Today we highlight two oyster stories from the North Carolina Coastal Federation. As many people know, the NC Coastal Federation, “since its grassroots formation in 1982, is [NC’s] only 501(c)(3) non-profit organization that focuses exclusively on protecting and restoring the coast of North Carolina through education, advocacy and habitat preservation and restoration.” (www.nccoast.org) We want to highlight two particular oyster-related stories relating to that we are proud to associate with.
We are in the works of getting involved with the Oyster Relocation in the Cape Fear River project (see NC CF’s news article here). As pointed out, “oysters were once plentiful in the lower Cape Fear River. They formed extensive reefs and lined the marshy shoreline of this dynamic river. Major alterations to the Cape Fear River in the last century resulted in a severe decline in the oyster population…The project partners kicked off the effort with a Living Shoreline project along the park’s river shoreline to protect the salt marsh and provide habitat for oysters and the associated reef dwelling organisms. This is just the start of the effort to bring these waters back to their original state, helping not only the river, but the economy as well.” We are looking forward to volunteering and updating on this important project here in Wilmington.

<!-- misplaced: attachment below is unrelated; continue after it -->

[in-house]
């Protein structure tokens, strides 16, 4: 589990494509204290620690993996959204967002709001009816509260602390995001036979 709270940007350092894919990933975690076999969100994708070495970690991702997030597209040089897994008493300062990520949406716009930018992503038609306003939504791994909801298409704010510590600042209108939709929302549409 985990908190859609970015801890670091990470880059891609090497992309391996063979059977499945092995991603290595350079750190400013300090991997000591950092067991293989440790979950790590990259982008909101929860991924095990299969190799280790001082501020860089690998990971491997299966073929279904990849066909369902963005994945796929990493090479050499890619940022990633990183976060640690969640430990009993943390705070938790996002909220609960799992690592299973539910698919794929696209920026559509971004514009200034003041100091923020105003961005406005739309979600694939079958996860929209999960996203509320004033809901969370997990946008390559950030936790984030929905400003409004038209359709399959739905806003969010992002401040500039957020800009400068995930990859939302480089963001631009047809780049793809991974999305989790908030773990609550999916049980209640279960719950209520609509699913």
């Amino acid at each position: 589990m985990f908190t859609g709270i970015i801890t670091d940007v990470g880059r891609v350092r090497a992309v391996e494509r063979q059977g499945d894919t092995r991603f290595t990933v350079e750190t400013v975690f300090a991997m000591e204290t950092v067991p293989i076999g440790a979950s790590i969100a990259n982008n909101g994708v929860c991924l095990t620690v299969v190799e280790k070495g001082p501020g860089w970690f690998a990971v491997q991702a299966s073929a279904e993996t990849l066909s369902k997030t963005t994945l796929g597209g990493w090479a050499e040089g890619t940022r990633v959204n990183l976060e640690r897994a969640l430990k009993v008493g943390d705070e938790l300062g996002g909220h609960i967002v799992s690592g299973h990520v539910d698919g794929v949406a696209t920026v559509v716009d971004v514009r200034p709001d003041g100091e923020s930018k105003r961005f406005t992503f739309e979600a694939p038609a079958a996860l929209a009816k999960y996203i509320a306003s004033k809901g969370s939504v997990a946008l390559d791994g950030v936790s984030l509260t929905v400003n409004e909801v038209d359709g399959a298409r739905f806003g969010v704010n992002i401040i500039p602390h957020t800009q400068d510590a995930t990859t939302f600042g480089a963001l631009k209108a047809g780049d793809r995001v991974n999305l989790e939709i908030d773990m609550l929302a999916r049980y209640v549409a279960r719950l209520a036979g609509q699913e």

We are also proud to be associated with NC Coastal Federation’s Pelican Award Winners, Jim and Bonnie Swartzenberg who for “more than 20 years were champions of clean water and the oysters that depend on it….the Swartzenbergs helped introduce oyster aquaculture – growing oysters in floating cages – to North Carolina. The Swartzenbergs used shell bags, a culturing method where oyster shells and limestone marl are packed into mesh bags used to build new oyster reef. “You couldn’t rely on mother nature,” he said. “You had to manipulate it somehow. There’s something different about that [Stump] sound from what it was 30 years ago. Now it’s really hard even to grow aquaculture oysters.”
In December of 2014, they closed J&B Aquafood and sold a majority of their leases to a Wilmington-based seafood company: Seaview Crab Company! We make weekly trips out to the oyster lease in the Stump Sound — come and try out these infamous cultured oysters that have an important history and role.